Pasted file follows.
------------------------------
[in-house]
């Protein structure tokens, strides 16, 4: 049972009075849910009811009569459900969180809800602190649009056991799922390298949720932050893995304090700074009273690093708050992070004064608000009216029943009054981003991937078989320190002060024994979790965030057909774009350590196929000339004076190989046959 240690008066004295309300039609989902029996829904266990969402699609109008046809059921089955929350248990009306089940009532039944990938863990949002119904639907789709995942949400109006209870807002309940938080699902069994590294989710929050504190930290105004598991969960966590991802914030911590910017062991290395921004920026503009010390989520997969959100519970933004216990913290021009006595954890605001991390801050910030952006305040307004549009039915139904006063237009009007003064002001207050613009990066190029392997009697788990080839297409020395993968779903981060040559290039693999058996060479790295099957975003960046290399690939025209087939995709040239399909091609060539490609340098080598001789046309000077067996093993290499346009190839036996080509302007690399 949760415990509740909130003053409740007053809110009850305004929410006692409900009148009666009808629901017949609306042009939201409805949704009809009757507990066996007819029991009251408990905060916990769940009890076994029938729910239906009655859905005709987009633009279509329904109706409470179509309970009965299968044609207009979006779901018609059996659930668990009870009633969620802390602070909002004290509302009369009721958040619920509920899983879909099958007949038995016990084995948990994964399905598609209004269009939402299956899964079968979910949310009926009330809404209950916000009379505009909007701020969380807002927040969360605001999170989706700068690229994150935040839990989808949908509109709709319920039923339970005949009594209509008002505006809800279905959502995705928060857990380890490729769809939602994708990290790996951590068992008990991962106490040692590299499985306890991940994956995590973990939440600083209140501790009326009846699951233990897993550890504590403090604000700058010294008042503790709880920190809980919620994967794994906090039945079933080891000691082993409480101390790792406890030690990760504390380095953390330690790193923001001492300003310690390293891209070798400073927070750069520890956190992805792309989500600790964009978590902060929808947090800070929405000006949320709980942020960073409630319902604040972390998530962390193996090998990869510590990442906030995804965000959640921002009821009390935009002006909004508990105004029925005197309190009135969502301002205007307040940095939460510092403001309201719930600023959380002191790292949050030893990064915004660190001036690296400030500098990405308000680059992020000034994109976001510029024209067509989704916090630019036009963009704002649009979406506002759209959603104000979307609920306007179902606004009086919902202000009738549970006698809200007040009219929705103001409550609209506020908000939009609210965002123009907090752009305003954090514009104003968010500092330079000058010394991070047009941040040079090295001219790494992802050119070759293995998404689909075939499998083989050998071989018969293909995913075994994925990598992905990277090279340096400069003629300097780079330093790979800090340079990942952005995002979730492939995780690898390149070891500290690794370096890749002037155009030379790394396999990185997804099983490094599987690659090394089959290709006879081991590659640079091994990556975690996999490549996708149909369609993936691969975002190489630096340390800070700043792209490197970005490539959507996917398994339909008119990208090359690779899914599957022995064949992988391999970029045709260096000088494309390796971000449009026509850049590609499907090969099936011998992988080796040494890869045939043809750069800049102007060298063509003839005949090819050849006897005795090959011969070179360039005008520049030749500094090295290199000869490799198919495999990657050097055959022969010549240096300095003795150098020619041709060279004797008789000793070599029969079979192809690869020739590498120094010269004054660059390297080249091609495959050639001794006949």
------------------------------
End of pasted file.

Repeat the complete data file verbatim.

[in-house]
């Protein structure tokens, strides 16, 4: 049972009075849910009811009569459900969180809800602190649009056991799922390298949720932050893995304090700074009273690093708050992070004064608000009216029943009054981003991937078989320190002060024994979790965030057909774009350590196929000339004076190989046959 240690008066004295309300039609989902029996829904266990969402699609109008046809059921089955929350248990009306089940009532039944990938863990949002119904639907789709995942949400109006209870807002309940938080699902069994590294989710929050504190930290105004598991969960966590991802914030911590910017062991290395921004920026503009010390989520997969959100519970933004216990913290021009006595954890605001991390801050910030952006305040307004549009039915139904006063237009009007003064002001207050613009990066190029392997009697788990080839297409020395993968779903981060040559290039693999058996060479790295099957975003960046290399690939025209087939995709040239399909091609060539490609340098080598001789046309000077067996093993290499346009190839036996080509302007690399 949760415990509740909130003053409740007053809110009850305004929410006692409900009148009666009808629901017949609306042009939201409805949704009809009757507990066996007819029991009251408990905060916990769940009890076994029938729910239906009655859905005709987009633009279509329904109706409470179509309970009965299968044609207009979006779901018609059996659930668990009870009633969620802390602070909002004290509302009369009721958040619920509920899983879909099958007949038995016990084995948990994964399905598609209004269009939402299956899964079968979910949310009926009330809404209950916000009379505009909007701020969380807002927040969360605001999170989706700068690229994150935040839990989808949908509109709709319920039923339970005949009594209509008002505006809800279905959502995705928060857990380890490729769809939602994708990290790996951590068992008990991962106490040692590299499985306890991940994956995590973990939440600083209140501790009326009846699951233990897993550890504590403090604000700058010294008042503790709880920190809980919620994967794994906090039945079933080891000691082993409480101390790792406890030690990760504390380095953390330690790193923001001492300003310690390293891209070798400073927070750069520890956190992805792309989500600790964009978590902060929808947090800070929405000006949320709980942020960073409630319902604040972390998530962390193996090998990869510590990442906030995804965000959640921002009821009390935009002006909004508990105004029925005197309190009135969502301002205007307040940095939460510092403001309201719930600023959380002191790292949050030893990064915004660190001036690296400030500098990405308000680059992020000034994109976001510029024209067509989704916090630019036009963009704002649009979406506002759209959603104000979307609920306007179902606004009086919902202000009738549970006698809200007040009219929705103001409550609209506020908000939009609210965002123009907090752009305003954090514009104003968010500092330079000058010394991070047009941040040079090295001219790494992802050119070759293995998404689909075939499998083989050998071989018969293909995913075994994925990598992905990277090279340096400069003629300097780079330093790979800090340079990942952005995002979730492939995780690898390149070891500290690794370096890749002037155009030379790394396999990185997804099983490094599987690659090394089959290709006879081991590659640079091994990556975690996999490549996708149909369609993936691969975002190489630096340390800070700043792209490197970005490539959507996917398994339909008119990208090359690779899914599957022995064949992988391999970029045709260096000088494309390796971000449009026509850049590609499907090969099936011998992988080796040494890869045939043809750069800049102007060298063509003839005949090819050849006897005795090959011969070179360039005008520049030749500094090295290199000869490799198919495999990657050097055959022969010549240096300095003795150098020619041709060279004797008789000793070599029969079979192809690869020739590498120094010269004054660059390297080249091609495959050639001794006949």